parentheses. But the Rails code adheres to two-space indenting,
standard use of this_style and ThisStyle in the appropriate places,
and other standard stylistic things that people are often fond of
pushing aside.

David

On Oct 18, 2007, at 9:27 AM, David A. Black wrote:

  • Method names are in snake_case.
    Rails is not necessarily an example of Ruby. It’s an example of
    On the other hand… Rails does a lot of things in conformity with

    Upcoming training from Ruby Power and Light, LLC:
  • Intro to Ruby on Rails, Edison, NJ, October 23-26
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    Both taught by David A. Black.
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True True, one must admire the dedication in Rails to consistency!
It’s a rare beast that you see more or less what you expect to see as
you dig deeper.

I was simply referring more to the DSL type things, such as Rails’
associations and validations, and of course Active Record itself. But
the beauty is that from the Rails Console, everything feels like any
other irb session and feels like typical Ruby.

Other tools though, like Rake, must be mystical to the Ruby newbie.
Some Ruby gems even seem like DSLs because of Ruby syntax after
people come from something like C or PHP.

Hi –

On Fri, 19 Oct 2007, John J. wrote:

Where the style counts more though is in terms of casing. So for
It’s not a rule, just by convention.
contrary to “standard” (?!) Ruby
David
deeper.

I was simply referring more to the DSL type things, such as Rails’
associations and validations, and of course Active Record itself. But the
beauty is that from the Rails Console, everything feels like any other irb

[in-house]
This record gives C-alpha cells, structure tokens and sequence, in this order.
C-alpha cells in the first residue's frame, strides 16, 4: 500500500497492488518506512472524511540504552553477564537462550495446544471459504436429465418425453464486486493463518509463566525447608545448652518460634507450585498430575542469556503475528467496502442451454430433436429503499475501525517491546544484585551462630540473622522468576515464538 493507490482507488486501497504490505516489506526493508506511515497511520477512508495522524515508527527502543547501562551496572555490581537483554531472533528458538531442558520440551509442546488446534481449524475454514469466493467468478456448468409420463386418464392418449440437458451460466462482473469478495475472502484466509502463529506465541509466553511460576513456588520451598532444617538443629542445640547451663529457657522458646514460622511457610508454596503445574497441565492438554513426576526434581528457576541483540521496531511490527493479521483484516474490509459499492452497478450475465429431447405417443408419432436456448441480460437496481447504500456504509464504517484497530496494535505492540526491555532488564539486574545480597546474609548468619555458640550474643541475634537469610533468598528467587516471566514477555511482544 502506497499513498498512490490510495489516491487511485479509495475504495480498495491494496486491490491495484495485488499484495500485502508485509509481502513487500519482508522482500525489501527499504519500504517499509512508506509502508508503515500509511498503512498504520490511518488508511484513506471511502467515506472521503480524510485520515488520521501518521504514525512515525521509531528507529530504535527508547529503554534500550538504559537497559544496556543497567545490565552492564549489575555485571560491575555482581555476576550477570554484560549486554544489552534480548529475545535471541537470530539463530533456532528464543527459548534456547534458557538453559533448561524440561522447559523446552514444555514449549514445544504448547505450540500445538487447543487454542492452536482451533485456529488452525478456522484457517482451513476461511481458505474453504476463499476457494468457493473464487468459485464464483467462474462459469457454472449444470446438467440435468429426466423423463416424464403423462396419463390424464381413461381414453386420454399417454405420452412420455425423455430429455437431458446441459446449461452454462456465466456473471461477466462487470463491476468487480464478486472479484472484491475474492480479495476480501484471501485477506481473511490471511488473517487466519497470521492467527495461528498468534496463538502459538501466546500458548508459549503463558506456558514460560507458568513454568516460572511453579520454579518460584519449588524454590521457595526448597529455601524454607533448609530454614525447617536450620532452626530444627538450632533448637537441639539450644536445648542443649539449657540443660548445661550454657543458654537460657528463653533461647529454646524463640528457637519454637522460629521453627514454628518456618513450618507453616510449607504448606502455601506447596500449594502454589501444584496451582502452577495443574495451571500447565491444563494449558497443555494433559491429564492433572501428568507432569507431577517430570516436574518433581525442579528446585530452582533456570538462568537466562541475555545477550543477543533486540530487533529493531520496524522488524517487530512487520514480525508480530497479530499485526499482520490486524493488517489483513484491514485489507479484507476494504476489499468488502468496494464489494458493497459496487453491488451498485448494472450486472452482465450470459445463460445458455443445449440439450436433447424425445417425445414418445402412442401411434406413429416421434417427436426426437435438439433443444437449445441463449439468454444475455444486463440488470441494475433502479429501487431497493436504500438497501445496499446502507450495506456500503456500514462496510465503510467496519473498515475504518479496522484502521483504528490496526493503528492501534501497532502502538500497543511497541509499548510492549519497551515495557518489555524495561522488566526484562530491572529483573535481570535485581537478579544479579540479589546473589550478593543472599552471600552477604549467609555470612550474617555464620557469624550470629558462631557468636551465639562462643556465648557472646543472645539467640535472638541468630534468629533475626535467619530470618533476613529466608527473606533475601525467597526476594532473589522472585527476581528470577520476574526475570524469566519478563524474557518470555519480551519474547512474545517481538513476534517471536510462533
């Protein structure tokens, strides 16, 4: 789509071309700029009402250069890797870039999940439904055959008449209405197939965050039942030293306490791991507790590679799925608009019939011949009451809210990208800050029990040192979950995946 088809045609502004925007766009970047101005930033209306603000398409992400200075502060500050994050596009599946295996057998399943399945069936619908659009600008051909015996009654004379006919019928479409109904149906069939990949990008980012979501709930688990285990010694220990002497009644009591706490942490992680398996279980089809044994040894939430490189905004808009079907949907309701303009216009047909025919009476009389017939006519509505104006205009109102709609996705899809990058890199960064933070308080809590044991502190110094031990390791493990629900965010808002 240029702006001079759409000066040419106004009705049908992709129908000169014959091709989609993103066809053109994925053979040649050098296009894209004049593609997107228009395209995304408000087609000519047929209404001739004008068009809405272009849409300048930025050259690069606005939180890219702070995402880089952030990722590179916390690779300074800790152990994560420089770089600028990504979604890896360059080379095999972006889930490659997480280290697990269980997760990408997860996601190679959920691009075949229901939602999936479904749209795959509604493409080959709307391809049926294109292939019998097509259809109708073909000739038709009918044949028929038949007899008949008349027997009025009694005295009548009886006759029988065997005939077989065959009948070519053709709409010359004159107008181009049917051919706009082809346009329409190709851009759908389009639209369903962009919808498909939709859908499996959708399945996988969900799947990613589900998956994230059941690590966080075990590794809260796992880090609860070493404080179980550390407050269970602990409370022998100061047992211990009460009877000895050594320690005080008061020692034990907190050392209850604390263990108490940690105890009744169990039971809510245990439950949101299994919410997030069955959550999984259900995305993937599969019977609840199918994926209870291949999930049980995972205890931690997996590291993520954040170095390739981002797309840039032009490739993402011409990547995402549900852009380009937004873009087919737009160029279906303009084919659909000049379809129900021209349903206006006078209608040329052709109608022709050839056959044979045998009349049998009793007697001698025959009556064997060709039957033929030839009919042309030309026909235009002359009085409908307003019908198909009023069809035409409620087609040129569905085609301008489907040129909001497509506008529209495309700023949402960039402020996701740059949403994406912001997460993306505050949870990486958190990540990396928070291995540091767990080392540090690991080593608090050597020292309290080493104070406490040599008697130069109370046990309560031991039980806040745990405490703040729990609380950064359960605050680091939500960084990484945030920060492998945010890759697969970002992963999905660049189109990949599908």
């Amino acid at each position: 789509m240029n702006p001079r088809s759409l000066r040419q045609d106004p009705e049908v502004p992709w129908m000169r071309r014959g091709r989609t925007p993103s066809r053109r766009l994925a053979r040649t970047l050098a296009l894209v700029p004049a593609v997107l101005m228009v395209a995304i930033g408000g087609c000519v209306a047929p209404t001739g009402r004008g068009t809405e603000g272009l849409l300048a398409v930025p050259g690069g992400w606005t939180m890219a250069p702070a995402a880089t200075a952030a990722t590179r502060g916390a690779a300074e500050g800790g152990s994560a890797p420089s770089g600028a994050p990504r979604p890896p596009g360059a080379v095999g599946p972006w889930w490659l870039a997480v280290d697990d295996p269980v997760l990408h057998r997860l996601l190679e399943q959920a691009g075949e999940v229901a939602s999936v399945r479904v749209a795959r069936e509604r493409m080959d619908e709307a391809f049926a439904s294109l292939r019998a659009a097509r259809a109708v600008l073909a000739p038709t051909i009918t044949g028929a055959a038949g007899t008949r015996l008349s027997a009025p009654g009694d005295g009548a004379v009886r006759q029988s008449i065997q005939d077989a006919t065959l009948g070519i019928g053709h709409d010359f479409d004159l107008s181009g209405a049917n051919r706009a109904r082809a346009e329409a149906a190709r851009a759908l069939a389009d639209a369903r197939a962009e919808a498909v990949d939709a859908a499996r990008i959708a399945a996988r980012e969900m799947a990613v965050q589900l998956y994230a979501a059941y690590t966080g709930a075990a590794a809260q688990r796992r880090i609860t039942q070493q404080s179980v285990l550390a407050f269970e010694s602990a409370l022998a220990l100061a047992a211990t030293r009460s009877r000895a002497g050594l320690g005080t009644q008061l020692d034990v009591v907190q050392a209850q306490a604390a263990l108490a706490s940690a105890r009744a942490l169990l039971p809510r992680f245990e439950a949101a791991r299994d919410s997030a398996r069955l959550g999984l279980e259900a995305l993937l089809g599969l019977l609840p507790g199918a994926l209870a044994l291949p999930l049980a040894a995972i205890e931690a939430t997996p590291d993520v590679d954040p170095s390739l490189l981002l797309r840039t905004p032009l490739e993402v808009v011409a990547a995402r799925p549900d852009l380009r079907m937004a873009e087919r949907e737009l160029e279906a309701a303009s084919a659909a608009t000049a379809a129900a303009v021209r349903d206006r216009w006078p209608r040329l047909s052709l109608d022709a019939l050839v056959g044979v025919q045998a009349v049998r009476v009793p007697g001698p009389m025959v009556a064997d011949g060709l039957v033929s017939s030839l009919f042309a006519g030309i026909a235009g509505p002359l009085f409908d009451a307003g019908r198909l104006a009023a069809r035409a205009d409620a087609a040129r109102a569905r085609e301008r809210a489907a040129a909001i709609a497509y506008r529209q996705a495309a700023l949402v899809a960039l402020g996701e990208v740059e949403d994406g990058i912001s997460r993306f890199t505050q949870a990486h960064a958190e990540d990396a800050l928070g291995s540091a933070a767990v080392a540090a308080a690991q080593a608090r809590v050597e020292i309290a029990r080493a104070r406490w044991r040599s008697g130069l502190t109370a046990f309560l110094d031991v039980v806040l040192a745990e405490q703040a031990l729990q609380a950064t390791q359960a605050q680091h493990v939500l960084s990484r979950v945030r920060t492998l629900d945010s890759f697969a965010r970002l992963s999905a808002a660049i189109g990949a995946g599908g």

session and feels like typical Ruby.

Other tools though, like Rake, must be mystical to the Ruby newbie.
Some Ruby gems even seem like DSLs because of Ruby syntax after people come
from something like C or PHP.

And of course there’s the matter of the term DSL itself, and what it
connotes (or doesn’t). See for example:
http://dablog.rubypal.com/2007/4/17/the-l-in-dsl-langue-ou-langage

David

And of course there’s the matter of the term DSL itself, and what it
connotes (or doesn’t).

Nah, not really.
A language is a language.
Film itself is not necessarily a language. Computers are not a
language either.
A film is a language unto itself, but one that only the director can
really claim to understand 100%.
A program can be much the same, particularly in C or Perl.

I think DSL is pretty over-used as an acronym like all other acronyms
that are fashionable in computerese.
But none-the-less, domain specific language is pretty much best
described as metaprogramming, where there is some attempt to create a
programming language or command interface that is for the user within
specific domain of activity and has functionality that is clearly for
that domain only. Ideally DSLs should be easier to learn than the
programming language they’re created with.

SQL is probably the best example of a DSL

On 10/18/07, [email protected] [email protected]
wrote:

or is Array#length preferred over Array#size ?

I prefer length over size, because although Array#size and
Array#length are aliased, there are other classes which give size a
different meaning.

For example Bignum#size returns the number of bytes used in the
representation.


Rick DeNatale

My blog on Ruby
http://talklikeaduck.denhaven2.com/